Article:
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The Cryosphere An interactive open-access journal of the European Geosciences Union
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Volume 5, issue 3
The Cryosphere, 5, 603-616, 2011
https://doi.org/10.5194/tc-5-603-2011
© Author(s) 2011. This work is distributed under
the Creative Commons Attribution 3.0 License.

Special issue: Ice Caves

The Cryosphere, 5, 603-616, 2011
https://doi.org/10.5194/tc-5-603-2011
© Author(s) 2011. This work is distributed under
the Creative Commons Attribution 3.0 License.

Research article 11 Aug 2011

Research article | 11 Aug 2011

Linkage of cave-ice changes to weather patterns inside and outside the cave Eisriesenwelt (Tennengebirge, Austria)

W. Schöner1, G. Weyss1, and E. Mursch-Radlgruber2 W. Schöner et al.
  • 1Central Institute for Meteorology and Geodynamics, Vienna, Austria
  • 2University of Natural Resources and Applied Life Sciences BOKU, Vienna, Austria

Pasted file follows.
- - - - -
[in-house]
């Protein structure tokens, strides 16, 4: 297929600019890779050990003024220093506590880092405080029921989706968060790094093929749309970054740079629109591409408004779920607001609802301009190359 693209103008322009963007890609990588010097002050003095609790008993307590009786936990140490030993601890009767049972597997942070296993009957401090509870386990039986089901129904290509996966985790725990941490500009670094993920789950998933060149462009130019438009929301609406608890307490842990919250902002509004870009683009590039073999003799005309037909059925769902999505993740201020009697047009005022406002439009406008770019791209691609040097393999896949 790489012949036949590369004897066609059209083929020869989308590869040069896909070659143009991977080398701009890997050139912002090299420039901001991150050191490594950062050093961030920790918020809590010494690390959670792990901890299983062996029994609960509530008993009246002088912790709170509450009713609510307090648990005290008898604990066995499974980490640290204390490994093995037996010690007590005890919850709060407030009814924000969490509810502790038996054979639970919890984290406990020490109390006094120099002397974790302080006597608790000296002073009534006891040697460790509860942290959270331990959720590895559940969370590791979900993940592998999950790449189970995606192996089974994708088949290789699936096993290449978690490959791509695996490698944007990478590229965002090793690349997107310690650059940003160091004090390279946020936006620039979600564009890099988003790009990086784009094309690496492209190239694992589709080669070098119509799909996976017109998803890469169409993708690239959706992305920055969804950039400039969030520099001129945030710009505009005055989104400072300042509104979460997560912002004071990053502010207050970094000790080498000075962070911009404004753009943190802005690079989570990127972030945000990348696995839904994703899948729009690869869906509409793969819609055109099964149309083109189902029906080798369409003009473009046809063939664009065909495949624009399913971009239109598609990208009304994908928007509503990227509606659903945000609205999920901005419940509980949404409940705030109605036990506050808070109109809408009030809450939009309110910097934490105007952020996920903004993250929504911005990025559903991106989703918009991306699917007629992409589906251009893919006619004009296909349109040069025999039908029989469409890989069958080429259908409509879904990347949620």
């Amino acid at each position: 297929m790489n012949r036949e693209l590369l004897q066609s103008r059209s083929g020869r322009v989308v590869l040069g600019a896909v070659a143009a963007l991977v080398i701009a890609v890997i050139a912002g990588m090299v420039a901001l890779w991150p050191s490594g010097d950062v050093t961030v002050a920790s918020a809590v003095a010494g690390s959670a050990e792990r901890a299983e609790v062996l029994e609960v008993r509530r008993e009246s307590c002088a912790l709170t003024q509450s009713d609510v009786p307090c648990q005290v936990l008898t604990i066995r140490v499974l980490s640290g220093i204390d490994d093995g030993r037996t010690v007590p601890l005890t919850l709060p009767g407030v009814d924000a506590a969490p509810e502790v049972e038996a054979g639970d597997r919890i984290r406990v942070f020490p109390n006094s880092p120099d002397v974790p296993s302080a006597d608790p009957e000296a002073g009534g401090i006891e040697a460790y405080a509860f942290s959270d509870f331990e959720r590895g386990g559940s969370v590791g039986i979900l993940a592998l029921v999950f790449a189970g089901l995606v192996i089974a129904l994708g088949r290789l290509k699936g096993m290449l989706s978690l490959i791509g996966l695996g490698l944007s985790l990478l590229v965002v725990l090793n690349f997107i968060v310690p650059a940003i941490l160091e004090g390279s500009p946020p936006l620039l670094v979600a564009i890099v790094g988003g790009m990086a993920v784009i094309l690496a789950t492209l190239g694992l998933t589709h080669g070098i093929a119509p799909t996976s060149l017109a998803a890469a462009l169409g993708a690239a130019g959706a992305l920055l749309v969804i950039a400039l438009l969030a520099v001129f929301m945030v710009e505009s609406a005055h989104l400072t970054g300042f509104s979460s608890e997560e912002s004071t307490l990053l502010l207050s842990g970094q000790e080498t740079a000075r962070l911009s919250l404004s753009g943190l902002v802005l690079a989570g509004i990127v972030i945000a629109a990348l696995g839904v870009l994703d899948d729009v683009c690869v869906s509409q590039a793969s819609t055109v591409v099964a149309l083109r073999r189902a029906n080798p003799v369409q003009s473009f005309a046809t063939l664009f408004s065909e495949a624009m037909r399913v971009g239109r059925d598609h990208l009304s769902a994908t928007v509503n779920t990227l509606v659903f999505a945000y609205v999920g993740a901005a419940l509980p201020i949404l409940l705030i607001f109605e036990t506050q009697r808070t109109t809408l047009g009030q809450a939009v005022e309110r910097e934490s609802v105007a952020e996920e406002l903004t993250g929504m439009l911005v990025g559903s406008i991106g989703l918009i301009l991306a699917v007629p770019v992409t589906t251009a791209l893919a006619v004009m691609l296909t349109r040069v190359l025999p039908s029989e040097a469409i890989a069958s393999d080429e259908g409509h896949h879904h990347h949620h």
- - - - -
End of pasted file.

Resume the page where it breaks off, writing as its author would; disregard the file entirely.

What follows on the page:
Abstract. The behaviour of perennial ice masses in karst caves in relation to the outside climate is still not well understood, though a significant potential of the cave-ice for paleo-climate reconstructions could be expected. This study investigates the relationship between weather patterns inside and outside the cave Eisriesenwelt (Austrian Alps) and ice-surface changes of the ice-covered part of the cave from meteorological observations at three sites (outside the cave, entrance-near inside and in the middle section of the cave) including atmospheric and ice surface measurements as well as an ablation stake network. Whereas ice loss in summer was a general feature from stake measurements for almost all measurement sites in the cave in 2007, 2008 and 2009 (values up to −15 cm yr−1), a clear seasonal signal of ice accumulation (e.g. in spring as expected from theory) was not observed. It is shown that under recent climate the cave ice mass balance is more sensitive to winter climate for the inner measurement site and sensitive to winter and summer climate for the entrance-near site. Observed ice surface changes can be well explained by cave atmosphere measurements, indicating a clear annual cycle with weak mass loss in winter due to sublimation, stable ice conditions in spring until summer (autumn for the inner measurement site) and significant melt in late summer to autumn (for the entrance-near site). Interestingly, surface ice melt did not contribute to ablation at the inner site. It is obvious from the spatial sample of ice surface height observations that the ice body is currently in rather balanced state, though the influence of show-cave management on ice mass-balance could not be clearly quantified (but a significant input on accumulation for some parts of the cave is rather plausible).

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